Read the latest issue of The Dairy Bar, a bi-weekly report from IDFA partner Blimling and Associates, Inc., a dairy research and consulting firm based in Madison, Wisconsin. The Dairy Bar features spotlight data, key policy updates, and a one-minute video that covers timely topics for the dairy industry.
The Dairy Bar: Uncertainty Hampering Restaurant Industry Recovery; Dairy Retail Sales Growth; and the USDA Minute!
Quick Bites: Fire Up the Grill
- Heading toward the end of grilling season, a survey by Numerator found 45% of Americans planned to fire up their barbecues for Labor Day celebrations. And retailers are increasing promotional activity in hopes that consumers will continue to add dairy to their gatherings the rest of the year.
- According to the latest USDA Retail Report, 7,561 grocery stores plan to run advertisements for 8-ounce block cheese the first full week of September. That’s up 36% from 5,566 stores in 2020. More grocers – 12,721 stores – also plan to run promotions for eight-ounce packages of shredded cheese, a 16% increase from 10,990 retailers last year.
- Butter advertisements are also ramping up, with 4,737 stores set to run promotions this week. That’s up 12% from 4,145 stores the year prior. A sweet treat might also be in order, with 22,078 grocers set to run advertisements for ice cream, up 17% from 18,935 locations in 2020.
- The additional promotional activity could help dairy extend a streak of retail sales growth. During the month of August, purchases of natural cheese rose 8% versus 2019, while butter sales increased by 3%.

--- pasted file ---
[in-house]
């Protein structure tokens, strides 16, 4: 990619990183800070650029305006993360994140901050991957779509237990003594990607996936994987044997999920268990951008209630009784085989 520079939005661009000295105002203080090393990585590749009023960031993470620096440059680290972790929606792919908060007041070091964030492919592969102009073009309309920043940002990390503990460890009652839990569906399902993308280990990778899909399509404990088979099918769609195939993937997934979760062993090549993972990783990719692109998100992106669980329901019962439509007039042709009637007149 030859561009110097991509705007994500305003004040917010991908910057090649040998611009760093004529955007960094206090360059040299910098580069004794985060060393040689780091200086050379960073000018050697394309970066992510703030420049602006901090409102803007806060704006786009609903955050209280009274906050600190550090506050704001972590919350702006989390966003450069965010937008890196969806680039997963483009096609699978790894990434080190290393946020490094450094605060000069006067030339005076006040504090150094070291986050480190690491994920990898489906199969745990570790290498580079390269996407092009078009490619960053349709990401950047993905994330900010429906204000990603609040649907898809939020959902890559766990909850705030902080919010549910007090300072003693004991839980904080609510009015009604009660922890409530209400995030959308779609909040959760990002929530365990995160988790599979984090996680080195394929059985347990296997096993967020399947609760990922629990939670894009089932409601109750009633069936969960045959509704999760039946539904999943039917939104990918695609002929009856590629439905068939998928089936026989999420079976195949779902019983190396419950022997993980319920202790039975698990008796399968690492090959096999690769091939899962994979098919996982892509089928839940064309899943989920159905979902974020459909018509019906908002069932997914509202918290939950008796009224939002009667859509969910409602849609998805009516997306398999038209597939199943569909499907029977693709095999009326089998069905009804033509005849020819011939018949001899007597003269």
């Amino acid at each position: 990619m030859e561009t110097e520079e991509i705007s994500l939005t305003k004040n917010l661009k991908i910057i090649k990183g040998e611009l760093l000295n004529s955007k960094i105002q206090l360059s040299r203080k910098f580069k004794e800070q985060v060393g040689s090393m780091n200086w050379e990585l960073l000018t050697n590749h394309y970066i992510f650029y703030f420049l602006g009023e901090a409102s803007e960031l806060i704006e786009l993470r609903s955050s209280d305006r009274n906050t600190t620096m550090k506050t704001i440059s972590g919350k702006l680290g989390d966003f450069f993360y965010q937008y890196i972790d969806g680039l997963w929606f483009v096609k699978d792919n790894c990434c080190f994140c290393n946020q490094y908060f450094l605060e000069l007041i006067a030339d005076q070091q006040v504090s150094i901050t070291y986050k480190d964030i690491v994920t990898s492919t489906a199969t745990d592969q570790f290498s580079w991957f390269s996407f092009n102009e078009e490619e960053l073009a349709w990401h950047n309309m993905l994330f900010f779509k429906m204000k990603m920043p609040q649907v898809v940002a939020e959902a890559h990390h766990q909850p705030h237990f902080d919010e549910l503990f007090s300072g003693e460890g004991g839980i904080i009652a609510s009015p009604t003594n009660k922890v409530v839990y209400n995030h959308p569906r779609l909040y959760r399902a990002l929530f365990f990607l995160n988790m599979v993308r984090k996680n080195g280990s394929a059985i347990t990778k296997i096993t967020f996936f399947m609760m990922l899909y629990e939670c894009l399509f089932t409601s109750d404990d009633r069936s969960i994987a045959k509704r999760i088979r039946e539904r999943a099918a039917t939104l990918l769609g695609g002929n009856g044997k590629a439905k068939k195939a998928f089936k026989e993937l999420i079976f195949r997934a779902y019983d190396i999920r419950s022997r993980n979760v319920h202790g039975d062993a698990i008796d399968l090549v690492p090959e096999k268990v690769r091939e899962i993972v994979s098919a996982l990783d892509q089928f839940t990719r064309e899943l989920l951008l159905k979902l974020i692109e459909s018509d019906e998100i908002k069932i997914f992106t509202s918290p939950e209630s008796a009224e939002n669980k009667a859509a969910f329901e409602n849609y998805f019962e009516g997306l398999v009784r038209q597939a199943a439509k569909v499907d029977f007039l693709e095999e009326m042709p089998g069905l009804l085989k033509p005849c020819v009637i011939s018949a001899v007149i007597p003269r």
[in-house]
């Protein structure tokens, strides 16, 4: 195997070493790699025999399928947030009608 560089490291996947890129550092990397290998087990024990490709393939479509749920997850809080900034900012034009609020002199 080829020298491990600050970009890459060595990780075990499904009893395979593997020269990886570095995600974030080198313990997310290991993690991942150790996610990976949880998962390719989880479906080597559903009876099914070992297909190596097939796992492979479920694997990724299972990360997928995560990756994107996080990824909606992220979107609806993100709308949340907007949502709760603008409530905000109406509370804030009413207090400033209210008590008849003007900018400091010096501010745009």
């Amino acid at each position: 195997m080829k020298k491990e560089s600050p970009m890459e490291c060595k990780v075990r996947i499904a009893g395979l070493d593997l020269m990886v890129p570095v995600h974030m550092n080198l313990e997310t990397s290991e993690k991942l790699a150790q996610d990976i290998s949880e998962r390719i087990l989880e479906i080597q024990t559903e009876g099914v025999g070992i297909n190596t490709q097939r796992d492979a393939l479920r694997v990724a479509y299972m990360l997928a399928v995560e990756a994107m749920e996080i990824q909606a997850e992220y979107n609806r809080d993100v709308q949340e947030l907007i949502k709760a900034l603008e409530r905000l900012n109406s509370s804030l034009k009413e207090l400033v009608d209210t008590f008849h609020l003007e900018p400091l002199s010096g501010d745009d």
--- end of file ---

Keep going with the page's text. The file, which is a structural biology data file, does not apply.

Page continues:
- The restaurant industry is mounting a post-pandemic recovery, but plenty of uncertainty remains, according to a new report from the National Restaurant Association. Total food and beverage sales are expected to reach $789 billion this year, up 19.7% from 2020 and above previous forecasts for $731 billion. However, sales are expected to lag 8.7% behind 2019 levels as restaurants adapt to changing consumer habits.
- Finding staff remains a struggle. Year-to-date through July, restaurant operators added 1.3 million jobs. However, staffing is still 8% short compared to pre-pandemic levels. Between April and June, full-service establishments were still down 626,000 employees, while the limited-service segment lacked 175,000 workers.
- When consumers head out to eat, they’re facing higher menu prices. Year-to-date through June, food-away-from-home inflation rose 3.9% year-over-year, putting prices on track for the largest annual increase since 2008. Fueling the gains are higher wholesale food costs, which rose 2.2% month-over-month in June. Elevated fuel and labor costs, along with supply chain headaches, are also adding to food prices.
- Restaurants are also adapting to new consumer dining preferences. Technology is playing a more important role, with 57% of diners reporting they use phones and other devices to look at restaurant menus, while 44% utilize technology to place orders. Consumers are also changing where they enjoy restaurant meals. As of early August, 60% of Americans said they preferred to order takeout or delivery for dinner, compared to 58% pre-COVID. Meanwhile, 48% said they like eating meals on-premises, compared to 60% pre-pandemic.
- Though more consumers are once again heading out to eat, the COVID-19 Delta variant is curbing some dining activity. In a National Restaurant Association survey conducted August 13-15, six out of 10 adults said they changed their restaurant use due to the variant, while 19% said they stopped dining out altogether. That could be bad news for food service demand for dairy, though consumers may pick up more product at grocery stores as they eat more meals at home.